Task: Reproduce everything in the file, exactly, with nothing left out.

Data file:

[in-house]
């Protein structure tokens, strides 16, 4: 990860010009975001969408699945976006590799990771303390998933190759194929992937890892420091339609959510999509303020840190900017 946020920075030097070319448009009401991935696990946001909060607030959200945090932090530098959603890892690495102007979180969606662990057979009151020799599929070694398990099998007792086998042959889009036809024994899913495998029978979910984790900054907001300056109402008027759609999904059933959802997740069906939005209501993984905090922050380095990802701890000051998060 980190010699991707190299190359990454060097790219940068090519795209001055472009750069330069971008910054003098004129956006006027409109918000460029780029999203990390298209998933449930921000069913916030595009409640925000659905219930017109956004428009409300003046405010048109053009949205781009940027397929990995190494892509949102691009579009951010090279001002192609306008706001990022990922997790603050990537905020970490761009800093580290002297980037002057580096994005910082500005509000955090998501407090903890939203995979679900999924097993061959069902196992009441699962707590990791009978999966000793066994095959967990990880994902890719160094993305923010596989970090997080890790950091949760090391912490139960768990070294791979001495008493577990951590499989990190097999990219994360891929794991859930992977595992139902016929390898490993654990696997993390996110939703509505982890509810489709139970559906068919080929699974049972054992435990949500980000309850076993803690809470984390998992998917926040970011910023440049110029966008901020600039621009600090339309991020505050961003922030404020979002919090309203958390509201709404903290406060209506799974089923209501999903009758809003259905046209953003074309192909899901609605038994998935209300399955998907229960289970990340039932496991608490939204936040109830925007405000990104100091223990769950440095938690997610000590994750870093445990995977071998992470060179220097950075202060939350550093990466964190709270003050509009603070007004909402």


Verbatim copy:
[in-house]
């Protein structure tokens, strides 16, 4: 990860010009975001969408699945976006590799990771303390998933190759194929992937890892420091339609959510999509303020840190900017 946020920075030097070319448009009401991935696990946001909060607030959200945090932090530098959603890892690495102007979180969606662990057979009151020799599929070694398990099998007792086998042959889009036809024994899913495998029978979910984790900054907001300056109402008027759609999904059933959802997740069906939005209501993984905090922050380095990802701890000051998060 980190010699991707190299190359990454060097790219940068090519795209001055472009750069330069971008910054003098004129956006006027409109918000460029780029999203990390298209998933449930921000069913916030595009409640925000659905219930017109956004428009409300003046405010048109053009949205781009940027397929990995190494892509949102691009579009951010090279001002192609306008706001990022990922997790603050990537905020970490761009800093580290002297980037002057580096994005910082500005509000955090998501407090903890939203995979679900999924097993061959069902196992009441699962707590990791009978999966000793066994095959967990990880994902890719160094993305923010596989970090997080890790950091949760090391912490139960768990070294791979001495008493577990951590499989990190097999990219994360891929794991859930992977595992139902016929390898490993654990696997993390996110939703509505982890509810489709139970559906068919080929699974049972054992435990949500980000309850076993803690809470984390998992998917926040970011910023440049110029966008901020600039621009600090339309991020505050961003922030404020979002919090309203958390509201709404903290406060209506799974089923209501999903009758809003259905046209953003074309192909899901609605038994998935209300399955998907229960289970990340039932496991608490939204936040109830925007405000990104100091223990769950440095938690997610000590994750870093445990995977071998992470060179220097950075202060939350550093990466964190709270003050509009603070007004909402």